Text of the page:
From: "Matthew S. Platz" <>
To: "Matthew Platz" <>
Sent: Monday, February 26, 2007 5:58 AM
Subject: Education Update
To: LWVO From: Joan Platz Education Update for February 26, 2007
1) 127th General Assembly: The House and Senate have scheduled sessions for this week. The House and Senate education committees will not be meeting this week, but other committees, such as the House Ways and Means Committee and the both the House and Senate finance committees, are scheduled to meet. To view the hearing schedule for House and Senate committees please visit
*The House Finance and Appropriations Committee chaired by Representative Dolan, will continue to hear testimony on the FY08-09 Transportation Budget, HB 67 (Patton), which was introduced last week. The transportation budget is one of several FY 08-09 budgets for the state that lawmakers will consider over the next few months. Governor Strickland is recommending $3.9 billion in FY08 and $3.8 billion FY09.
*On February 20, 2007 Jim Zehringer took the oath of office to become the representative for the 77th Ohio House District, replacing Keith Faber, who resigned to be appointed to the Ohio Senate 12th District.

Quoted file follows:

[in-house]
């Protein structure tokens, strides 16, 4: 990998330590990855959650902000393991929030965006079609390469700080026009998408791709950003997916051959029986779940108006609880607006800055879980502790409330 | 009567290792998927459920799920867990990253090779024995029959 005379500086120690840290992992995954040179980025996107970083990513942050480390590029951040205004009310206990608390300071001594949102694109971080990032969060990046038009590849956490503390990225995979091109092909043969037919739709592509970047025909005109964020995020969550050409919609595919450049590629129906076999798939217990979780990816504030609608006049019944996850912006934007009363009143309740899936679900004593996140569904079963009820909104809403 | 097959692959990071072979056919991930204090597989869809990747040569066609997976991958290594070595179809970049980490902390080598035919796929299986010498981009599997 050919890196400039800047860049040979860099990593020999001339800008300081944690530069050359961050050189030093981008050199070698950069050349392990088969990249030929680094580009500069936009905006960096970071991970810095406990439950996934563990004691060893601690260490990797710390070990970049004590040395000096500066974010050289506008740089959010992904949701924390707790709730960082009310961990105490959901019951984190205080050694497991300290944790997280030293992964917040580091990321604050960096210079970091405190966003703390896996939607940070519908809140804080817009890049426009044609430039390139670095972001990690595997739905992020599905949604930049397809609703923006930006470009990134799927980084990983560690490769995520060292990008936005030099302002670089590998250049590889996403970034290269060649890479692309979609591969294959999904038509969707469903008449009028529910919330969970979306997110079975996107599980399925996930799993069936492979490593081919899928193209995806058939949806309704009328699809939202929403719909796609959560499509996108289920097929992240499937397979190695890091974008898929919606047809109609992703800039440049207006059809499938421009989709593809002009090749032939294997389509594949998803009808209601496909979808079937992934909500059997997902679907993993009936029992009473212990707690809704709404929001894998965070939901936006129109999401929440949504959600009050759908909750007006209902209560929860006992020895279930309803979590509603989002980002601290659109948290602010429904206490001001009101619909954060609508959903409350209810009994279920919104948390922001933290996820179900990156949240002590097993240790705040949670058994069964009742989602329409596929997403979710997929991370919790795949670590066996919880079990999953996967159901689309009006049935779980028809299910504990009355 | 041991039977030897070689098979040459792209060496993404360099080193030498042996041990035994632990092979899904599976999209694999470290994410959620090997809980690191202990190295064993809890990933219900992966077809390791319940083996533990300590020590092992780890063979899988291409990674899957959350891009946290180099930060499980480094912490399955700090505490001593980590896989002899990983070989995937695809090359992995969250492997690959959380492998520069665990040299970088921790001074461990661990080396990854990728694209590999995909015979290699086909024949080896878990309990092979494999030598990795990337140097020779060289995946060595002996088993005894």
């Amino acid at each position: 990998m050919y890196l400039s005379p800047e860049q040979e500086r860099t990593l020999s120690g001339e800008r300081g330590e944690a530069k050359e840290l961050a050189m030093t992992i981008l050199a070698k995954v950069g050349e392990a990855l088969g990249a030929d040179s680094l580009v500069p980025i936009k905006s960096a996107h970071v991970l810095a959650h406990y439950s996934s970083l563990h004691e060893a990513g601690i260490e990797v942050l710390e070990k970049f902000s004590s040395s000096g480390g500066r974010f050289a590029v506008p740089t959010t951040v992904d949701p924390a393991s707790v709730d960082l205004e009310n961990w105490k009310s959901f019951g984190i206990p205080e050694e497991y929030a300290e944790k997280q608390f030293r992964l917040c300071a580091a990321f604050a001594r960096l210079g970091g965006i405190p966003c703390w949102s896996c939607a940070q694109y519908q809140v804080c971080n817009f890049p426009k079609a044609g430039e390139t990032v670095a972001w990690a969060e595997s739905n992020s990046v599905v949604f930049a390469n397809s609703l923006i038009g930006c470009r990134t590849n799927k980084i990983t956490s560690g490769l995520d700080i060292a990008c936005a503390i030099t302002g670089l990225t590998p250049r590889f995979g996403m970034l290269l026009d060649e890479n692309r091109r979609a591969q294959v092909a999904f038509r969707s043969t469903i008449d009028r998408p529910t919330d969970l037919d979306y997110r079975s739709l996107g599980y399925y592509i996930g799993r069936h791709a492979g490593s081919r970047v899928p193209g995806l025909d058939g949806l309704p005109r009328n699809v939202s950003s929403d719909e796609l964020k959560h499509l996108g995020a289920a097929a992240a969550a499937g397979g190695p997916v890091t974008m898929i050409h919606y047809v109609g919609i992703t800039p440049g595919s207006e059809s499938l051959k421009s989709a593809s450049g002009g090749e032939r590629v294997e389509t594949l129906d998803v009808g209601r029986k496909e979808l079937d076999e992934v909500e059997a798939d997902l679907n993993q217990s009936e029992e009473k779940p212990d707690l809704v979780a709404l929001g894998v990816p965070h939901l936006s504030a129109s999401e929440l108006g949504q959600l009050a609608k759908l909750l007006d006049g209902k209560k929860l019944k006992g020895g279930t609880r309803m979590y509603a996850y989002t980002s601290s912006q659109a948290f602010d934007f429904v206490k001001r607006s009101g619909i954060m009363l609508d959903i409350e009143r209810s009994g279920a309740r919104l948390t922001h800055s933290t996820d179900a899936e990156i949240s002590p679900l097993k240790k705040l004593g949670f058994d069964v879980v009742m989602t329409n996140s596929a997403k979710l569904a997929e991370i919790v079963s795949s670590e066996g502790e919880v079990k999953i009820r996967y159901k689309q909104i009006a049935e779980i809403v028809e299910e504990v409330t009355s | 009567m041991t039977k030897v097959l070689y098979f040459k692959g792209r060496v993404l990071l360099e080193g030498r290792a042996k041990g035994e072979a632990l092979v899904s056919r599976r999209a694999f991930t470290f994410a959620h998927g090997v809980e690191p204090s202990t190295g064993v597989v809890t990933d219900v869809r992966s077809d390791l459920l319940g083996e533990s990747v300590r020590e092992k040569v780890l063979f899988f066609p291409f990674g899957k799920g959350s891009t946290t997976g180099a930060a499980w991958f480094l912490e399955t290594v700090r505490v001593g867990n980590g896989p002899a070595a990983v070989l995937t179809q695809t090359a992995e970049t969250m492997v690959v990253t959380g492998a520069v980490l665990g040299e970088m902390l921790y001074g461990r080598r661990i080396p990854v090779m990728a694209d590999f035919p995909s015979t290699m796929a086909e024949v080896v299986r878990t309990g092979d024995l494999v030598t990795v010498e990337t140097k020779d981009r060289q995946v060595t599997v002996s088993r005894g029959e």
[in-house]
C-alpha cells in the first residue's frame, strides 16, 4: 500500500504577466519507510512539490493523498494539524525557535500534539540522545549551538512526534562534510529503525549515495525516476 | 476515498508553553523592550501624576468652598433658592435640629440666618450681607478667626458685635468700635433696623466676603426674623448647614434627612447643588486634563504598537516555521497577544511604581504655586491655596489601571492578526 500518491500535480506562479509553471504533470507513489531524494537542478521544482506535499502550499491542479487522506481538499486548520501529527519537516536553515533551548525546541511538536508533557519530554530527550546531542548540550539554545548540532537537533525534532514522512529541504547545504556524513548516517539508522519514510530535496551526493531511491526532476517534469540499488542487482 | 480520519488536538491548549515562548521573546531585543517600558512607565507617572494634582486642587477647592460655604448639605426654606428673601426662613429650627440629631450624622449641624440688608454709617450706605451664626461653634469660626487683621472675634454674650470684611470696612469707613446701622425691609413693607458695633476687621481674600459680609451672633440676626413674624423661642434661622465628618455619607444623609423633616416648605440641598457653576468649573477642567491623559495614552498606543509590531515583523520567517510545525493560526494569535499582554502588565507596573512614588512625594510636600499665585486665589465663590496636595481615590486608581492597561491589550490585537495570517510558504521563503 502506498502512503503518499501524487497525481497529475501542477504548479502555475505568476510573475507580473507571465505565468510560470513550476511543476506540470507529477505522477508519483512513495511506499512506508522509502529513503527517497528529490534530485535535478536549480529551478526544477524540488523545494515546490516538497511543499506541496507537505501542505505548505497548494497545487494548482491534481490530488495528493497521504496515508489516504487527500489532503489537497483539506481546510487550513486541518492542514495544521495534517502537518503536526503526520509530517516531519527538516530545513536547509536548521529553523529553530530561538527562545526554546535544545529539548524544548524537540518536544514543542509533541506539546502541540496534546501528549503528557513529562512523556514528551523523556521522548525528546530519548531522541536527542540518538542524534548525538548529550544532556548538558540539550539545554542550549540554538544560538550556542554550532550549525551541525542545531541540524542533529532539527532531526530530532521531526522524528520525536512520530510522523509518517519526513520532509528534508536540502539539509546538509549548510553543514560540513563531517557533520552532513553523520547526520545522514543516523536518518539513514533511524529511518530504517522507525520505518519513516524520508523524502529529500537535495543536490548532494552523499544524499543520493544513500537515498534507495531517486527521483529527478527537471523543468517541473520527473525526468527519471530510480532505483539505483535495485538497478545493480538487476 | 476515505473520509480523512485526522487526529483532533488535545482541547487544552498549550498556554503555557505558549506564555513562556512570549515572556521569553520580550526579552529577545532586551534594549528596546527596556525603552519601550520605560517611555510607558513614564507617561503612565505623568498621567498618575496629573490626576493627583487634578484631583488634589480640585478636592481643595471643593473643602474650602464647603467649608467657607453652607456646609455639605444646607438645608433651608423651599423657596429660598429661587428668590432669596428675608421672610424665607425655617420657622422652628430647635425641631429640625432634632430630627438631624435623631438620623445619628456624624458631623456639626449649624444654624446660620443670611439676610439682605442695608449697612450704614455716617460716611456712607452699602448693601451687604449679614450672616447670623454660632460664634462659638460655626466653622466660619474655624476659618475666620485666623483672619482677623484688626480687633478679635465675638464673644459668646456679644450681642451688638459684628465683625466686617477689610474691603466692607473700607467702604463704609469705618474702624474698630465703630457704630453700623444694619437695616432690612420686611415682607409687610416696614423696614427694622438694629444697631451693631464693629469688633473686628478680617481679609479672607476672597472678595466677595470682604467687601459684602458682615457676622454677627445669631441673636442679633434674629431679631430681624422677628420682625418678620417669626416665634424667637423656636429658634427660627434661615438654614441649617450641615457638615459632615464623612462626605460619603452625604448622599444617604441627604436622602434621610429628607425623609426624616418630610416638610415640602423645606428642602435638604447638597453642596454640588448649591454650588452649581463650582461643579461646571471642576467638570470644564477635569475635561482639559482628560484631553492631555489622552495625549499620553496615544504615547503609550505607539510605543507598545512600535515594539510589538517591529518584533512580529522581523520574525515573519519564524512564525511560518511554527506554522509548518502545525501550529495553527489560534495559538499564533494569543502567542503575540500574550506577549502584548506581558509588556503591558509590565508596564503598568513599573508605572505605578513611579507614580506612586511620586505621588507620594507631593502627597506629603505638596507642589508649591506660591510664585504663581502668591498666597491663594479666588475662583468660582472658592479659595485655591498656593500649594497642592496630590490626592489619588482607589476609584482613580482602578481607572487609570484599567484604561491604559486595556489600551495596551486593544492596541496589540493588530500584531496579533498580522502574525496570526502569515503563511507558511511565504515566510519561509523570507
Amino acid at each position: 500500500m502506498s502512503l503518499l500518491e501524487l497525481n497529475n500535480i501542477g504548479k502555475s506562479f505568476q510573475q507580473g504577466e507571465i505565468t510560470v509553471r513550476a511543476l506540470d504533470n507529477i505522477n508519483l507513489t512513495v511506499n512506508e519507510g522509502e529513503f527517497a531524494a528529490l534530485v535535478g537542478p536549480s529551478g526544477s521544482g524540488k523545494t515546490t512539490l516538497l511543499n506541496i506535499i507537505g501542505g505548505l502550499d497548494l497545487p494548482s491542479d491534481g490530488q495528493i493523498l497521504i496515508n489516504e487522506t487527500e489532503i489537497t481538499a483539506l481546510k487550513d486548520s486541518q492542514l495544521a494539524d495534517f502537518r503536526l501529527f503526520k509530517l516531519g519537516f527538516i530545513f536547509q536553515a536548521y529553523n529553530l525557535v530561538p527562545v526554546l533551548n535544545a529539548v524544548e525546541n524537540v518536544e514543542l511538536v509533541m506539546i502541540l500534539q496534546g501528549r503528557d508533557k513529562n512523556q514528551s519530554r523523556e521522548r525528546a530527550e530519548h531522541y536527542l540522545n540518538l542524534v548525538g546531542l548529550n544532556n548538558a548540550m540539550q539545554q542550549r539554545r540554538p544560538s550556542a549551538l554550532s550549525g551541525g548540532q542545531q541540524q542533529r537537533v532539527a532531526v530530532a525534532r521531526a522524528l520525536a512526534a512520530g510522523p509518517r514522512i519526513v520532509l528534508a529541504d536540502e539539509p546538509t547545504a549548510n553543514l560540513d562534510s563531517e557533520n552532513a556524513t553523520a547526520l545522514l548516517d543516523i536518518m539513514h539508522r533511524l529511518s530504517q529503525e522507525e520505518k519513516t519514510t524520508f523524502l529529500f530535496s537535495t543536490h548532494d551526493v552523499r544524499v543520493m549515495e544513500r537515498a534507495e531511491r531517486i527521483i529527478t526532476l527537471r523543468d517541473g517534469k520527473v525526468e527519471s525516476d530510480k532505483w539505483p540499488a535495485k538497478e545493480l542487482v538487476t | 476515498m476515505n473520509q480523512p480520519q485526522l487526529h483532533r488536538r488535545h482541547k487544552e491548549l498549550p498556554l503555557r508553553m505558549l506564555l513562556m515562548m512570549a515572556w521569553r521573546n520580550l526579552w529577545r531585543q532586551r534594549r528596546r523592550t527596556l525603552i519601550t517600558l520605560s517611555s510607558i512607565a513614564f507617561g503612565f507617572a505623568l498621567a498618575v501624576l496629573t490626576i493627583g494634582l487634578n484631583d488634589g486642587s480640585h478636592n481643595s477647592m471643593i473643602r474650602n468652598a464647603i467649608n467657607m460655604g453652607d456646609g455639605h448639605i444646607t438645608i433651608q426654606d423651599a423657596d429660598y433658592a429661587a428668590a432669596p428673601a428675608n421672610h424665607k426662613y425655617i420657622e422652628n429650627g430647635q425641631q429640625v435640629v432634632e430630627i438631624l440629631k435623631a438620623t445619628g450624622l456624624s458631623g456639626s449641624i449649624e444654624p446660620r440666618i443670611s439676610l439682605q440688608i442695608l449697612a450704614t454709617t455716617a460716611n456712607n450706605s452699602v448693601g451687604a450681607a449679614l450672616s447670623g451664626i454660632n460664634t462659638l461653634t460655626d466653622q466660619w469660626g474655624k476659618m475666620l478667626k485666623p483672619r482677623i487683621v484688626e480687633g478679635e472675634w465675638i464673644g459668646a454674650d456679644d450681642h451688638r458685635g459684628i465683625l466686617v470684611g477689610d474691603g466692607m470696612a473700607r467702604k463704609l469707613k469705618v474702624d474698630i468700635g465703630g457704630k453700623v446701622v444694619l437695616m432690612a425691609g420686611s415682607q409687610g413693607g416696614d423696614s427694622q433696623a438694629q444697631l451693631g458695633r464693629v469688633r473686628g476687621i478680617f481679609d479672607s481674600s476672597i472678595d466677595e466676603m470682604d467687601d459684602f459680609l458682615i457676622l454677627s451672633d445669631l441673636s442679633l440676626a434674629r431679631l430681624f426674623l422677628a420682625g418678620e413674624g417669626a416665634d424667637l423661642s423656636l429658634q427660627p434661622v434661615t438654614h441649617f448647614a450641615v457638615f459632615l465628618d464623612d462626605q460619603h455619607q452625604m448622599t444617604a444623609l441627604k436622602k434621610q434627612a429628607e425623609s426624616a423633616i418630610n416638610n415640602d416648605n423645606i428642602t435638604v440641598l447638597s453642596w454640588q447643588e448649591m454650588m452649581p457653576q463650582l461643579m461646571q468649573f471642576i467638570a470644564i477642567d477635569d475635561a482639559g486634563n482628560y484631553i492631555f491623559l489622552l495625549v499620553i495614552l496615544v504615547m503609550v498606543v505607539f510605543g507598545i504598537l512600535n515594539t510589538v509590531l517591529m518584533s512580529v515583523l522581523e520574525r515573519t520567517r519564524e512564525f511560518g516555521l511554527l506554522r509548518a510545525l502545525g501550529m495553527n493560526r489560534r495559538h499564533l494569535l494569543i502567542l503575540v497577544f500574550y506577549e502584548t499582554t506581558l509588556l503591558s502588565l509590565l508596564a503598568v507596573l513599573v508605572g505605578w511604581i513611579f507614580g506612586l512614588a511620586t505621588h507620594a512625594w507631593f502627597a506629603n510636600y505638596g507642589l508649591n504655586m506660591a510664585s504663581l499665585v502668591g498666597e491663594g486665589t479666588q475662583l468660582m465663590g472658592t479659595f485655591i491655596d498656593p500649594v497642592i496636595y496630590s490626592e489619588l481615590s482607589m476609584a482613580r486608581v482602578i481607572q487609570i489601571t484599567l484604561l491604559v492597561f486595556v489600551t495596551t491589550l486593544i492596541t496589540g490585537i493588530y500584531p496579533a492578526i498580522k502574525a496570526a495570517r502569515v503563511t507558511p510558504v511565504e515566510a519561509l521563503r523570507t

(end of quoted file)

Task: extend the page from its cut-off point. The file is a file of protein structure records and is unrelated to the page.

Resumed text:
*In the Senate Tom Sawyer was sworn in as the representative of the 28th Senate District, replacing Kimberly Zurz, who resigned to become director of the Department of Commerce.
2) Bills Introduced the Week of February 19-23, 2007: Lawmakers introduced last week 67 bills in the Ohio House and 80 in the Ohio Senate, setting the legislative priorities for the 127th General Assembly. Among the bills introduced in the House is legislation that would address school funding, higher education, the estates tax, eminent domain, the CHIP insurance program for children, and redistricting. In the Senate the legislative priorities are school funding, higher education health care, eminent domain, the Passport program for senior citizens, and health care. The Democrats also introduced five priority bills as part of the "Turn Around Ohio" initiative. These bills include changes in the law regarding education and economic prosperity; energy production and conservation; affordable and accessible healthcare; economic security and safe communities; and responsive and responsible government. The following is a summary of education related bills introduced last week: